Do Geeky People Ever Tire Of Their Repetitious Brand Of Humor?

Why is it that people who would describe themselves as ‘geeks’ frequently repeat jokes over and over again, without any sign of the appropriate decrease in amusement?

I would image that most non-geeks might laugh when hearing ‘We are the knights who say ‘nee’’ in the Monty Python movie, and might even repeat it once or twice and still get a chuckle. But beyond that, it would eventually cease to be amusing. Same thing goes for ‘42’.

But among geeks, these same phrases continue to elicit the same degree of amusement, regardless of how many times they have heard it. They never become stale or grow tiresome. Why is this? Are there physiological differences in the brains of geeks vs. non-geeks??


How much more black could this be?
My friends and I spent years doing Spinal Tap* and Life of Brian stuff.

Maybe it’s just that the non-geeks don’t have the brain power to remember whole scripts :wink:

NO! Geeks never tire of their repetitious humour. Once they do, they cease their geek status. Run along.

Excellent question. I’ve observed this many times but never articulated it.

I am not a geek but I work with geeks. The make references to SciFi TV all the time that I don’t get. They’re the same references repeated all of the time and each time they love it.


If they ever tire of the same tired jokes that ceased to be funny when you turn 15, they can always start a conversation about D&D, anime, or one of the 5,000 Star Trek variations.

[Picard]Make it so.[/Picard]

Do I win a price?

My favorite is when my geek makes the same reference fit a multitude of situations. I suppose he’s displaying that Babylon 5 has meaning for everyone and everything. As for physiological differences, he’s my first one and if he runs true to form, viva los geeks…and he likes to say that chicks dig his large cranium. But I still married him.

I can’t believe I’m posting this, but:

It’s “Ni!” not “Nee!”

I’m going to curl up in a corner and cry now.

Ni! Ni! Ni!



[sub]move over, Dewey[/sub]

I find that in my own circle of geeky friends, it isn’t just saying what was in a movie or whatever, but memories of particular times it was mentioned in-or-out of context in real life that makes it repeatedly funny.

  1. He he he.

I’ve got one! “What color are their hands now?”
Ha ha ha ha ha ha!!!

Every “subculture” has their standard mundane conversational repetoire to be used as social currency.

Jocks have sports

Goths have Marilyn Manson

Geeks have Star Trek and Monty Python

Cool people have The Simpsons

Stoners have different types of weed and stories of “How stoned they were that time.”

People who describe themselves as geeks often tend to have issues with not ‘fitting in’, whatever that may mean. Most geeks I know (who describe themselves as such) spend a lot of time railing against ‘mainstream’ society and culture. I think it has to do with re-affirming their geek status, and emphasizing that they belong in this particular group. If all of your immediate friends shout ‘Ni!’ and collapse in laughter, you start doing it, too. It becomes a group thing, in which all participants feel included and accepted. I think. It may also be a way to emphasize what they see as their perceived difference from mainstream culture. Not everyone knows where ‘Ni!’ comes from, and geeks seem to delight in playing the “I-know-something-you-don’t-know” game.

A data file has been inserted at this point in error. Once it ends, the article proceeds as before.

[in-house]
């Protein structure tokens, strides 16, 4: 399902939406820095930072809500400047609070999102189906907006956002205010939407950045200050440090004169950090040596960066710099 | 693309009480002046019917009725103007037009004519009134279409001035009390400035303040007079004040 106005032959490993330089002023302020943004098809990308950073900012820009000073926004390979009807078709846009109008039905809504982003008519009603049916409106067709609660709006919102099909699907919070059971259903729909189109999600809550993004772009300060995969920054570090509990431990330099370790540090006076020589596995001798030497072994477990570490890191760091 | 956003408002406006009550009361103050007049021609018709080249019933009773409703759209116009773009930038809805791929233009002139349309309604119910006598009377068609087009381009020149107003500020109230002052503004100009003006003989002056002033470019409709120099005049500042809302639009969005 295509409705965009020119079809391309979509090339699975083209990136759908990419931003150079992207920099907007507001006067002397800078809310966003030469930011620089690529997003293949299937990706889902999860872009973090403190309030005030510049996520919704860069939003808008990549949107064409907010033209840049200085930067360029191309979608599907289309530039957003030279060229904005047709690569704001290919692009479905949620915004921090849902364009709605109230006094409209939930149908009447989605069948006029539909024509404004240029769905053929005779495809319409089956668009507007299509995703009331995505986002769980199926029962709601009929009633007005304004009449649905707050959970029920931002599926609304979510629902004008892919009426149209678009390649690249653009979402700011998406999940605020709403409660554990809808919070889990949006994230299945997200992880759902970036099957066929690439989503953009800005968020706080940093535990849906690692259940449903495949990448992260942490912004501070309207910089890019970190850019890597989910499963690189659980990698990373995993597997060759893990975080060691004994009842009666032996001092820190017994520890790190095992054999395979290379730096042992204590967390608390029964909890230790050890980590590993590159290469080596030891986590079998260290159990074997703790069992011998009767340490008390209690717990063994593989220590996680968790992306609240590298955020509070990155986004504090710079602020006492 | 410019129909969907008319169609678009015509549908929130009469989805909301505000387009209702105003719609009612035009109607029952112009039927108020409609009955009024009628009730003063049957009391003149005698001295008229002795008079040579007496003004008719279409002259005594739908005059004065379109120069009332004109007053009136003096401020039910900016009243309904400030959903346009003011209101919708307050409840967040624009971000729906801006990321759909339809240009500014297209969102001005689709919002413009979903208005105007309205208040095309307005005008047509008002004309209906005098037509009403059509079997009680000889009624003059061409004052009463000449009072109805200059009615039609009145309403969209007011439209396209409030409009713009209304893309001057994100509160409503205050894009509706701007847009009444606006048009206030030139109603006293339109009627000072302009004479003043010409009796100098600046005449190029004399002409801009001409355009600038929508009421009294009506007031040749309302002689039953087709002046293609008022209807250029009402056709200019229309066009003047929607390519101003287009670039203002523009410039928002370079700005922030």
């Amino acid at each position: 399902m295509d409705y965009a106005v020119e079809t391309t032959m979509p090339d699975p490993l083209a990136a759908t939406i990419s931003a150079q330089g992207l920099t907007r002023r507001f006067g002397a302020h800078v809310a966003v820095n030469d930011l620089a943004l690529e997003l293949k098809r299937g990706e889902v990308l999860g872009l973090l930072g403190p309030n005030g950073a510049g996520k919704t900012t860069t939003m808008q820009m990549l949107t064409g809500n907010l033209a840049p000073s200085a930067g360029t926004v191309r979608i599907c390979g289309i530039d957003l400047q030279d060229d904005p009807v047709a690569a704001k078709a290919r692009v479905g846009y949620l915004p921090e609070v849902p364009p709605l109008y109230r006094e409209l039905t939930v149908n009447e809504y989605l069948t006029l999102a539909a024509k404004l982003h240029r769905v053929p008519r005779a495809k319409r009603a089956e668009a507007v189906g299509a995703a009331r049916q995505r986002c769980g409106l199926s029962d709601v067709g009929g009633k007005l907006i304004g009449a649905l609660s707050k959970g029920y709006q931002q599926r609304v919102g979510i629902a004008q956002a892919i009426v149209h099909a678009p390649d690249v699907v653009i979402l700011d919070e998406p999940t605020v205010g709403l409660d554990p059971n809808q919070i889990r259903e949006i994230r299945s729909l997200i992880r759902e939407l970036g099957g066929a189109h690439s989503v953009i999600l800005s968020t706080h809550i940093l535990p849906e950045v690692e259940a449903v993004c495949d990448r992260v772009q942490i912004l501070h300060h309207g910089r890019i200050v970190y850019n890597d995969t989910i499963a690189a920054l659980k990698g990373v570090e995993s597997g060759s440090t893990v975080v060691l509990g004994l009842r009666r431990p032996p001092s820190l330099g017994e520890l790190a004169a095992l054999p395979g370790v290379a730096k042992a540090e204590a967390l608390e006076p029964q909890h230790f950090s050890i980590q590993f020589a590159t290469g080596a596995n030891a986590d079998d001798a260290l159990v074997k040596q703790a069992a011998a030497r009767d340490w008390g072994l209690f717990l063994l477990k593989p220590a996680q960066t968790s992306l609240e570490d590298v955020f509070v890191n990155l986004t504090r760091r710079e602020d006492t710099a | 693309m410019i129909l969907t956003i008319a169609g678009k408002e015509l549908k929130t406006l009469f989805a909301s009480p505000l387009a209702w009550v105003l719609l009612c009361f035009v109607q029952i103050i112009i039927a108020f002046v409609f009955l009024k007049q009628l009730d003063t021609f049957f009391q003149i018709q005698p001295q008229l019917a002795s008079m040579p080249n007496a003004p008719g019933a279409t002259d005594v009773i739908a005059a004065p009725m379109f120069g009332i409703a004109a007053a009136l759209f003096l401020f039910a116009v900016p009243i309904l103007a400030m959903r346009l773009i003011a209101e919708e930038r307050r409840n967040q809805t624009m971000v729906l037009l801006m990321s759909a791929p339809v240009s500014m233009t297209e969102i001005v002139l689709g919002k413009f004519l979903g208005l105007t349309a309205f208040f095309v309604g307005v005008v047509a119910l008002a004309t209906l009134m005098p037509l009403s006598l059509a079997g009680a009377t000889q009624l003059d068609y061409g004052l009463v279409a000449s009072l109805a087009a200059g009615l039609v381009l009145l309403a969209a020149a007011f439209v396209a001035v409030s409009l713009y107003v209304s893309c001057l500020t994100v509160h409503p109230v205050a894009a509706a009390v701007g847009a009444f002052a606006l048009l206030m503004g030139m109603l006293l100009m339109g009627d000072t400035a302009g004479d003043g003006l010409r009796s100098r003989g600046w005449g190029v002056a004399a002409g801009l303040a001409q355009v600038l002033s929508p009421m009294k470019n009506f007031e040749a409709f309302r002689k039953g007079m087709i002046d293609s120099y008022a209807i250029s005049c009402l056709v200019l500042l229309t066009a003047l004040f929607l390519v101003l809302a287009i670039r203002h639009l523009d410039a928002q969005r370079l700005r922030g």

This is most likely a totally ridiculous example, but it’s the best I can come up with: in old movies, Communists were always heard to call each other ‘comrade’. This was a shorthand to let everyone know that they were Communists, belonged to a group, and were privy to information or experience that you, as a non-group-member, were not. (Note: I have no idea if real-life Communists wandered around calling each other ‘comrade’.)

OK - let’s get this straight. References to 42 and “Ni” are not intended as geek humour. They are the secret handshake. I may be kicked out of the club for telling y’all, but basically this is how we recognize each other.

Yes, we both may look like reasonable, business-like adults. But if someone says, “What IS the meaning of life” and you mutter “42” under your breath, you are instantly my ally. Everyone else will look at you as though you’re a moron, but I got the joke and will say something about dolphins.

This is the golden unspoken rule of the geeks.

ratty, excellent simulpost.

Does this mean I’m a cool geek or a geeky cool person? Believe me, among the college-age population there’s a lot of crossover between the compulsive Simpsons and Monty Python quoters.

Which means my circle is full of Cool Geeks.

Of course, I already knew that.

Same here…

Although I do have to say that there are many, many more lines to use from Monty Python and HHGG than the two examples in the OP.

Along this vein, I would have to also ask what is so flipping funny about farting? I know people, tend to not be geeks, who giggle every time they, or someone else, farts. Doesn’t that joke get old?

Is this sort of like the secret handshakes of the Masons as exhibited so accurately by Cleese et al.?

(Does this make me a geek?)

That’s sort of like asking if certain posters ever get tired of asking inane questions on message boards. Apparently the answer is “no.”